Rabbit is considered one of the most sustainable meat animals to farm since they don’t require much space or resources, their manure makes great compost, and they reproduce like…well…rabbits. They are not often found in home kitchens but are becoming trendy in high-end restaurants. If you hunt wild rabbit, check the animal for parasites before processing. Wild rabbit can sometimes have a gamey taste that’s easily masked with a wrapping of bacon or slow simmering. Look for farmed rabbit at the farmers market or ask for it at a local butcher or specialty meat retailer.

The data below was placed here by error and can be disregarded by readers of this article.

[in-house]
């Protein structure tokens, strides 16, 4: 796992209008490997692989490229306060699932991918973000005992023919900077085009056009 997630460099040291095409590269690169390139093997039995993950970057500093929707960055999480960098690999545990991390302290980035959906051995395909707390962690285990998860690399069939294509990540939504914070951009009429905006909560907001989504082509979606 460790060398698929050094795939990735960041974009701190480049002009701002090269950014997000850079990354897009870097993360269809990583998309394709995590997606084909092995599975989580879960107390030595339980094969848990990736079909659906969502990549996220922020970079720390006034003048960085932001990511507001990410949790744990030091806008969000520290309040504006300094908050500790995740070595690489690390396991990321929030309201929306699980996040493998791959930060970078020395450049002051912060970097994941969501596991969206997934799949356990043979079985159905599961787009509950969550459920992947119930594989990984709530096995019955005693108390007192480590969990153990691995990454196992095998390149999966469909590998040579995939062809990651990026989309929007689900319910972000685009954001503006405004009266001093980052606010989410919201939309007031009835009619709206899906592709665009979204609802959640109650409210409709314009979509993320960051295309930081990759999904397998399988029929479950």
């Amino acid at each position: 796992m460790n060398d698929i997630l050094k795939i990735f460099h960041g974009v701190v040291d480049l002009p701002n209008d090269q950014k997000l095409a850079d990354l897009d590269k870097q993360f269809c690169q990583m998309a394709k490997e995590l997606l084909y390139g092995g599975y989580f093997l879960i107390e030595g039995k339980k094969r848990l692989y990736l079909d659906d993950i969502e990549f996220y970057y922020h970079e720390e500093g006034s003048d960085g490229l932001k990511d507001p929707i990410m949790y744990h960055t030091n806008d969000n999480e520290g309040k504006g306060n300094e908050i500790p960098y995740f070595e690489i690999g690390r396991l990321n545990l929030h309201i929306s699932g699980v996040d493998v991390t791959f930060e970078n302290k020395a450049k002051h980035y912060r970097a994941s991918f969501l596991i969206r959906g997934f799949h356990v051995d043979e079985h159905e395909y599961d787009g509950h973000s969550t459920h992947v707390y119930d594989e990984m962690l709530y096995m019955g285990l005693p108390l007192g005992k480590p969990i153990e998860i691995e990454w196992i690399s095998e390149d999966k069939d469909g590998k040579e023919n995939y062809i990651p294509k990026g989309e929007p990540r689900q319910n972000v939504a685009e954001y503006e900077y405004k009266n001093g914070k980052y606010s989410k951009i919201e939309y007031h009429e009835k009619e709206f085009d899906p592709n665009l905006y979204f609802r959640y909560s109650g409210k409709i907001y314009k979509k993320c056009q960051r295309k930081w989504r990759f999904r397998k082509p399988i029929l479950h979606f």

To be considered USDA Certified Organic, farmed rabbits must be fed organic feed, allowed social interaction (they cannot be contained in permanent cages), get a minimum of 8 hours of daylight per day, and 5 square meters of outdoor access per animal. They may not be given antibiotics, and does (females) must not have more than six litters per year. Kits (babies) must have at least 35 days with their mothers before being weaned.

Fun fact: In 1859 a single pair of rabbits was released in Victoria, Australia, and in 30 years gave rise to an estimated 20 million rabbits.

Nutrition: Lower in calories, fat, cholesterol and sodium than any other meat, and higher in protein than any other meat. Rabbit is all white meat, making it suitable for many diets. A 3.5 oz. serving contains 100% daily recommended value of vitamin B12.